4) My Back Porch: We have a covered back porch that overlooks the marsh and it’s always been one of my favorite things about our home. But now that we literally haven’t left our house in more than 10 weeks (aside from a trip to the grocery store or an afternoon boat outing), it’s become more than just a favorite spot — it’s my haven. Whether I’m drinking coffee in the mornings or wine in the evenings, catching up on work emails, snuggling with my kids, or watching the variety of birds in our backyard (because who isn’t an avid birdwatcher these days?!), I do it all from our back porch. Since I knew we’d be spending even more time here than usual, I enlisted the help of my good friend and local interior designer (back to item #3!) Lindsey Gregg to give my back porch a much-needed refresh. After a new outdoor rug, cute bar cart, freshly painted ceiling, and custom outdoor throw pillows, it’s truly become the porch of my quarantine dreams.


5) Practicing Gratitude: I’ve always been a big believer in the art of practicing gratitude. It’s no coincidence that my favorite holiday is Thanksgiving and that we send out Thanksgiving cards every year instead of the typical Christmas card. My belief in the importance of practicing gratitude has been further cemented during the COVID crisis. There are many quotes out there about gratitude, but this one from Melody Beattie is particularly relevant right now:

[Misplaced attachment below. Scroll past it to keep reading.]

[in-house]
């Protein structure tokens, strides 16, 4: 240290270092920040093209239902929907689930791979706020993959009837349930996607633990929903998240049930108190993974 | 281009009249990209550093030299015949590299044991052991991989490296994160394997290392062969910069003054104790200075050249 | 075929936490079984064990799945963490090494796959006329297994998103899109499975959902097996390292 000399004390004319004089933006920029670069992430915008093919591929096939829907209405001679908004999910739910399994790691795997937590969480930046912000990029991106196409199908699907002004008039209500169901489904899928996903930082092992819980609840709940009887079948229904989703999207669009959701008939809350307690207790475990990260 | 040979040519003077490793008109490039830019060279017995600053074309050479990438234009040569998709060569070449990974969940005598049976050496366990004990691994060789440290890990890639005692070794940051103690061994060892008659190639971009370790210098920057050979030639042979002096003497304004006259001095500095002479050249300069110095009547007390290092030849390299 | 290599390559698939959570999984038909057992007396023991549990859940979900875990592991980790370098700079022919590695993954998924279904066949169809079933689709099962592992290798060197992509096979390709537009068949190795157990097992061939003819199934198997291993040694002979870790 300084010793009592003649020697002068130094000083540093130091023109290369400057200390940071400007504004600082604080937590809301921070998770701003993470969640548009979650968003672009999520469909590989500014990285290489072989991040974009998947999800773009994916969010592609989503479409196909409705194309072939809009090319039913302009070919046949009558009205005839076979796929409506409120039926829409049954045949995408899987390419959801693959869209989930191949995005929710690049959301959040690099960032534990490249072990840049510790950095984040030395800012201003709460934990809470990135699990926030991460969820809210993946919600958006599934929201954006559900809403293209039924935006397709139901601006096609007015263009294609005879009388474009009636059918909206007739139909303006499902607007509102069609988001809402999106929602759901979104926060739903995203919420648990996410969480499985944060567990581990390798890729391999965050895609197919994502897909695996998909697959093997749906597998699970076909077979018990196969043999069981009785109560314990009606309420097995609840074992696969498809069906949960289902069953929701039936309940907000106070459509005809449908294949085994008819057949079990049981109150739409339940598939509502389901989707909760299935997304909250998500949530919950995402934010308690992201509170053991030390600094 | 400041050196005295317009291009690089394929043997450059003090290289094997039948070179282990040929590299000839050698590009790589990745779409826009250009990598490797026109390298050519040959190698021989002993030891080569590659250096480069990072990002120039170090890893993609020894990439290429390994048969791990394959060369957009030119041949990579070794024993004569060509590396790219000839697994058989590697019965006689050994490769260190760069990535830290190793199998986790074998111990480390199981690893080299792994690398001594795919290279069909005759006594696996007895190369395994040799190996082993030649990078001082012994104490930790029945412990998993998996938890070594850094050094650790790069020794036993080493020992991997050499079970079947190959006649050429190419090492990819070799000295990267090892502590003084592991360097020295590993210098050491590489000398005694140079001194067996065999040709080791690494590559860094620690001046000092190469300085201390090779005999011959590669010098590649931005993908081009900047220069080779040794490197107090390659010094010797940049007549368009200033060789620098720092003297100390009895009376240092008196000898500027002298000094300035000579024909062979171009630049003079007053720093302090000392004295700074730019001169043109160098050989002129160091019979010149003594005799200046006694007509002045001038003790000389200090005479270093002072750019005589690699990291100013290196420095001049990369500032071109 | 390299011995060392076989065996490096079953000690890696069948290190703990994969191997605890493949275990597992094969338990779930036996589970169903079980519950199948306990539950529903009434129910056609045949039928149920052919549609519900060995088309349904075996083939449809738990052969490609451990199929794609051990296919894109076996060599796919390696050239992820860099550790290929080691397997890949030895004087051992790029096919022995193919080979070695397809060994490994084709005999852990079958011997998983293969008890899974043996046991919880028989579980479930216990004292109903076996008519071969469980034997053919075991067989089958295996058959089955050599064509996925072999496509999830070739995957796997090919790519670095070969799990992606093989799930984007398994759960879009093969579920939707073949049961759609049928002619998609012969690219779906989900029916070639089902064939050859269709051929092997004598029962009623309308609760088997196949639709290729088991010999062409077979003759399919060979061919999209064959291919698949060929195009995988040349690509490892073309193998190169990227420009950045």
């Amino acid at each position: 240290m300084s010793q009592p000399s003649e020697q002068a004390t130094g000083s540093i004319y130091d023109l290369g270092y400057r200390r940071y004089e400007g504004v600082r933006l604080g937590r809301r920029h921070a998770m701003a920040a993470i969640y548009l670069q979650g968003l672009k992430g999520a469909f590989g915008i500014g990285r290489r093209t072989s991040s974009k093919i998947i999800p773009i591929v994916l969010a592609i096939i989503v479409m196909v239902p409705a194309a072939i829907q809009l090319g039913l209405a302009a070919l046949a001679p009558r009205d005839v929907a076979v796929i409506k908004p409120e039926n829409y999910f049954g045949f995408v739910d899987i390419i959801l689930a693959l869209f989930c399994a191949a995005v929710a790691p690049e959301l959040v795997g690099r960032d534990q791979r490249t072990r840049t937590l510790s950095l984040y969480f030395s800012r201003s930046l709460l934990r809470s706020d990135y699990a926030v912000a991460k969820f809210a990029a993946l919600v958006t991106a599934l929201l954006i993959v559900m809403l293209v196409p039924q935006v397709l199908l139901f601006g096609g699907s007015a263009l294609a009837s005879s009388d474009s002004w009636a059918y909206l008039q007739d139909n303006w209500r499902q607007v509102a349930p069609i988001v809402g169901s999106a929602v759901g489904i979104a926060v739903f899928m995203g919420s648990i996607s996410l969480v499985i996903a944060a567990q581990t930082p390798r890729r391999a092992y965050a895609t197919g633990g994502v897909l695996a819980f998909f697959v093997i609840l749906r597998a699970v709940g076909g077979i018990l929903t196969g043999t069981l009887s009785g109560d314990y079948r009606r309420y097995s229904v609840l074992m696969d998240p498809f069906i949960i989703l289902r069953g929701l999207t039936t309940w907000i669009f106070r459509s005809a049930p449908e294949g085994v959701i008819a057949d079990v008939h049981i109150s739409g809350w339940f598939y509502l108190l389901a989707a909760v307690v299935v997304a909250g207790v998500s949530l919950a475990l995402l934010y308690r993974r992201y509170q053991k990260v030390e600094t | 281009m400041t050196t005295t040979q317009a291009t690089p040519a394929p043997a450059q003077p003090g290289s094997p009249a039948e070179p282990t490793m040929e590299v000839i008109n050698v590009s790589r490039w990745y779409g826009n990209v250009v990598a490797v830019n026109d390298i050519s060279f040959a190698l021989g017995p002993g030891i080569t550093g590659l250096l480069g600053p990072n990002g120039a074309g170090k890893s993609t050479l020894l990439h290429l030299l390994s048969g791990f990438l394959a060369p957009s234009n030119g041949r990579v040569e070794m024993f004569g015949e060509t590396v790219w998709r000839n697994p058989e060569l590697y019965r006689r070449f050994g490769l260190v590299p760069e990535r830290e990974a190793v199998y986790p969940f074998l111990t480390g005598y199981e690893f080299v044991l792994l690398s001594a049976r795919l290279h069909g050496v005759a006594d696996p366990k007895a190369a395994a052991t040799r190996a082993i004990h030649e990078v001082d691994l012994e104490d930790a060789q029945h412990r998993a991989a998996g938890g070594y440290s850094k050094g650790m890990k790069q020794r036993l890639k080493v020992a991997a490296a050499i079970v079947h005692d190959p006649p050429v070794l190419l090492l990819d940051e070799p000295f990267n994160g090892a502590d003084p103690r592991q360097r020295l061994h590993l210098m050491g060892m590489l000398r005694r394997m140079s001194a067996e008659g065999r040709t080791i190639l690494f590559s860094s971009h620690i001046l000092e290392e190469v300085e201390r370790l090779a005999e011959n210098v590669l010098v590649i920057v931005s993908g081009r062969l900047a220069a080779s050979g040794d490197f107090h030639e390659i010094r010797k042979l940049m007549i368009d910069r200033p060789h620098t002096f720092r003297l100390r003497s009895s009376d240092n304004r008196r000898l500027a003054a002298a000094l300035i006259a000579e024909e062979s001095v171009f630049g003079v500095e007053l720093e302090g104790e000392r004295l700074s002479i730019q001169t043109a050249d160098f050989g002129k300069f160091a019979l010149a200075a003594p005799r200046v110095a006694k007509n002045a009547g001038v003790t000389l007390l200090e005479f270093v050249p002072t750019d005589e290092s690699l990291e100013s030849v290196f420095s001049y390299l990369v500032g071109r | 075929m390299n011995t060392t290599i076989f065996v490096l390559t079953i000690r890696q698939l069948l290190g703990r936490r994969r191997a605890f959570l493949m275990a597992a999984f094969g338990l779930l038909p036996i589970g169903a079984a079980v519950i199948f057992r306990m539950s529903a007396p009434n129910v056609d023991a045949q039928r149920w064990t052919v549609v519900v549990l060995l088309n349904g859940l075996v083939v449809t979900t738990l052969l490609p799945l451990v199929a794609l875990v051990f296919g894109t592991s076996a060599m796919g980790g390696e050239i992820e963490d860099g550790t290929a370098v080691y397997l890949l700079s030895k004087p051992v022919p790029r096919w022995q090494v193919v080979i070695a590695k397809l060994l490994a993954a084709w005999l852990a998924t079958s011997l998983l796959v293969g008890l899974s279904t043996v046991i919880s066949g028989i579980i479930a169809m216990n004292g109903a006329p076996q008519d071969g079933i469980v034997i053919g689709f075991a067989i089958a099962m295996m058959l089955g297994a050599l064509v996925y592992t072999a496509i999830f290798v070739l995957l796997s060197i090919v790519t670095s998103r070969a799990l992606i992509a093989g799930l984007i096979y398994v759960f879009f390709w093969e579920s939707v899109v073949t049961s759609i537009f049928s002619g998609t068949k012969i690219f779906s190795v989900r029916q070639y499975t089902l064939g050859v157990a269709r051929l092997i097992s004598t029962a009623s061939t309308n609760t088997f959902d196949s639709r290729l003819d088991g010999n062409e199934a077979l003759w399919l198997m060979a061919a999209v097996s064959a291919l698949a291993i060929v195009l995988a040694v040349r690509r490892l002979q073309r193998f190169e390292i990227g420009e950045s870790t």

“Gratitude unlocks the fullness of life. It turns what we have into enough, and more. It turns denial into acceptance, chaos to order, confusion to clarity. It can turn a meal into a feast, a house into a home, a stranger into a friend.”


My simple daily gratitude practice involves saying three or five things every morning that I’m thankful for. Yes, I say them. Out loud. Journaling is wonderful, too, and using an app is great (I like the free Five Minutes of Gratitude app), but actually speaking your gratitude aloud and hearing your own voice giving thanks makes the process more powerful. During meetings (now virtual) with my fantastic team at work, it’s not uncommon for us to begin by each sharing something we’re thankful for. The more you practice gratitude, the more you will find you have to be grateful for.


I encourage you to find your own silver linings during quarantine. It has helped me find my footing during an uncertain time, and it will help you, too.